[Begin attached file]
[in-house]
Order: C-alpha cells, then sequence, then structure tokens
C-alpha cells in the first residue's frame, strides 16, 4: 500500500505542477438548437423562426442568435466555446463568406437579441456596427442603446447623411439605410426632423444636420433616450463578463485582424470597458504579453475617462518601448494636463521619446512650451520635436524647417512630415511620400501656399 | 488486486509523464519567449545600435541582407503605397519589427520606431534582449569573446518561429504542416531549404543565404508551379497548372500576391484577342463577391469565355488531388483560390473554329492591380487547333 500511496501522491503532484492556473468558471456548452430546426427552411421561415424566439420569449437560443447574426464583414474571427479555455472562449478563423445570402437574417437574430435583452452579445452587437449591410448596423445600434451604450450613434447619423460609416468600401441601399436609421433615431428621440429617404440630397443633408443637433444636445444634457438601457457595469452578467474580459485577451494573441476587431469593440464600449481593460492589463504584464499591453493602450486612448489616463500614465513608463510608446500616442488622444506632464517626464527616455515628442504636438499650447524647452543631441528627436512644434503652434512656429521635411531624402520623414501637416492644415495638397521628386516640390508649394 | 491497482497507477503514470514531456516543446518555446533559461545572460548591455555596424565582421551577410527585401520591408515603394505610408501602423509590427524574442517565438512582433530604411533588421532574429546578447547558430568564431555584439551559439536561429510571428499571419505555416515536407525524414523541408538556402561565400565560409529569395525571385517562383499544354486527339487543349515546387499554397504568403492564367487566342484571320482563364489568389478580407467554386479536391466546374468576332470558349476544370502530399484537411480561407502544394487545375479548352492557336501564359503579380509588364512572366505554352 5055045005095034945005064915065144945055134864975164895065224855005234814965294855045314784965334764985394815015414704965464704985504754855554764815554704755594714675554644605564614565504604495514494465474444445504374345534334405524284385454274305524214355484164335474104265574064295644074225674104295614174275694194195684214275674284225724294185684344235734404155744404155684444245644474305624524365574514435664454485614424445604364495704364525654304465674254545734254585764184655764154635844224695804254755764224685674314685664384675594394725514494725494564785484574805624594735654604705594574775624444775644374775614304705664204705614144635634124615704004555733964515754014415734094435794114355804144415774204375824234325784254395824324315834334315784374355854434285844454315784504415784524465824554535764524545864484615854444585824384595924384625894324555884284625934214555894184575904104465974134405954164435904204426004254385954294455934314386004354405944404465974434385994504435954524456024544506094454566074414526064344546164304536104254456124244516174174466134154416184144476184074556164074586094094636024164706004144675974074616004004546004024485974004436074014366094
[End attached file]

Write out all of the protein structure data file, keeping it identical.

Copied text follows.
[in-house]
Order: C-alpha cells, then sequence, then structure tokens
C-alpha cells in the first residue's frame, strides 16, 4: 500500500505542477438548437423562426442568435466555446463568406437579441456596427442603446447623411439605410426632423444636420433616450463578463485582424470597458504579453475617462518601448494636463521619446512650451520635436524647417512630415511620400501656399 | 488486486509523464519567449545600435541582407503605397519589427520606431534582449569573446518561429504542416531549404543565404508551379497548372500576391484577342463577391469565355488531388483560390473554329492591380487547333 500511496501522491503532484492556473468558471456548452430546426427552411421561415424566439420569449437560443447574426464583414474571427479555455472562449478563423445570402437574417437574430435583452452579445452587437449591410448596423445600434451604450450613434447619423460609416468600401441601399436609421433615431428621440429617404440630397443633408443637433444636445444634457438601457457595469452578467474580459485577451494573441476587431469593440464600449481593460492589463504584464499591453493602450486612448489616463500614465513608463510608446500616442488622444506632464517626464527616455515628442504636438499650447524647452543631441528627436512644434503652434512656429521635411531624402520623414501637416492644415495638397521628386516640390508649394 | 491497482497507477503514470514531456516543446518555446533559461545572460548591455555596424565582421551577410527585401520591408515603394505610408501602423509590427524574442517565438512582433530604411533588421532574429546578447547558430568564431555584439551559439536561429510571428499571419505555416515536407525524414523541408538556402561565400565560409529569395525571385517562383499544354486527339487543349515546387499554397504568403492564367487566342484571320482563364489568389478580407467554386479536391466546374468576332470558349476544370502530399484537411480561407502544394487545375479548352492557336501564359503579380509588364512572366505554352 5055045005095034945005064915065144945055134864975164895065224855005234814965294855045314784965334764985394815015414704965464704985504754855554764815554704755594714675554644605564614565504604495514494465474444445504374345534334405524284385454274305524214355484164335474104265574064295644074225674104295614174275694194195684214275674284225724294185684344235734404155744404155684444245644474305624524365574514435664454485614424445604364495704364525654304465674254545734254585764184655764154635844224695804254755764224685674314685664384675594394725514494725494564785484574805624594735654604705594574775624444775644374775614304705664204705614144635634124615704004555733964515754014415734094435794114355804144415774204375824234325784254395824324315834334315784374355854434285844454315784504415784524465824554535764524545864484615854444585824384595924384625894324555884284625934214555894184575904104465974134405954164435904204426004254385954294455934314386004354405944404465974434385994504435954524456024544506094454566074414526064344546164304536104254456124244516174174466134154416184144476184074556164074586094094636024164706004144675974074616004004546004024485974004436074014366094